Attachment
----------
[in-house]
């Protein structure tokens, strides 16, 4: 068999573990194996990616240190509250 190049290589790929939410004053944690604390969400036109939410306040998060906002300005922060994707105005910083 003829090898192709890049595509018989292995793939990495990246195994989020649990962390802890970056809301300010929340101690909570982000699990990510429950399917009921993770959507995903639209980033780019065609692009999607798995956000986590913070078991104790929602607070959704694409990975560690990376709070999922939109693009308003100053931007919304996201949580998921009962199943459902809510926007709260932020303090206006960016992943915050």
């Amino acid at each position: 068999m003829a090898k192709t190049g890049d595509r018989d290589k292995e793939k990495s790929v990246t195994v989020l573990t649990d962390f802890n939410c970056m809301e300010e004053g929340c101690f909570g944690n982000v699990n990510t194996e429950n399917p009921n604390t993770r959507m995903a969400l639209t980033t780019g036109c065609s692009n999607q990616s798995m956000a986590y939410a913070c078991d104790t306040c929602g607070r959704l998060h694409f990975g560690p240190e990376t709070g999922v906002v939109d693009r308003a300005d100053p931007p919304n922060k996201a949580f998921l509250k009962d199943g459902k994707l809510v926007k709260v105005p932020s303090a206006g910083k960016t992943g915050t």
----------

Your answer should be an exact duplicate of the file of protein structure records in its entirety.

[in-house]
């Protein structure tokens, strides 16, 4: 068999573990194996990616240190509250 190049290589790929939410004053944690604390969400036109939410306040998060906002300005922060994707105005910083 003829090898192709890049595509018989292995793939990495990246195994989020649990962390802890970056809301300010929340101690909570982000699990990510429950399917009921993770959507995903639209980033780019065609692009999607798995956000986590913070078991104790929602607070959704694409990975560690990376709070999922939109693009308003100053931007919304996201949580998921009962199943459902809510926007709260932020303090206006960016992943915050």
């Amino acid at each position: 068999m003829a090898k192709t190049g890049d595509r018989d290589k292995e793939k990495s790929v990246t195994v989020l573990t649990d962390f802890n939410c970056m809301e300010e004053g929340c101690f909570g944690n982000v699990n990510t194996e429950n399917p009921n604390t993770r959507m995903a969400l639209t980033t780019g036109c065609s692009n999607q990616s798995m956000a986590y939410a913070c078991d104790t306040c929602g607070r959704l998060h694409f990975g560690p240190e990376t709070g999922v906002v939109d693009r308003a300005d100053p931007p919304n922060k996201a949580f998921l509250k009962d199943g459902k994707l809510v926007k709260v105005p932020s303090a206006g910083k960016t992943g915050t």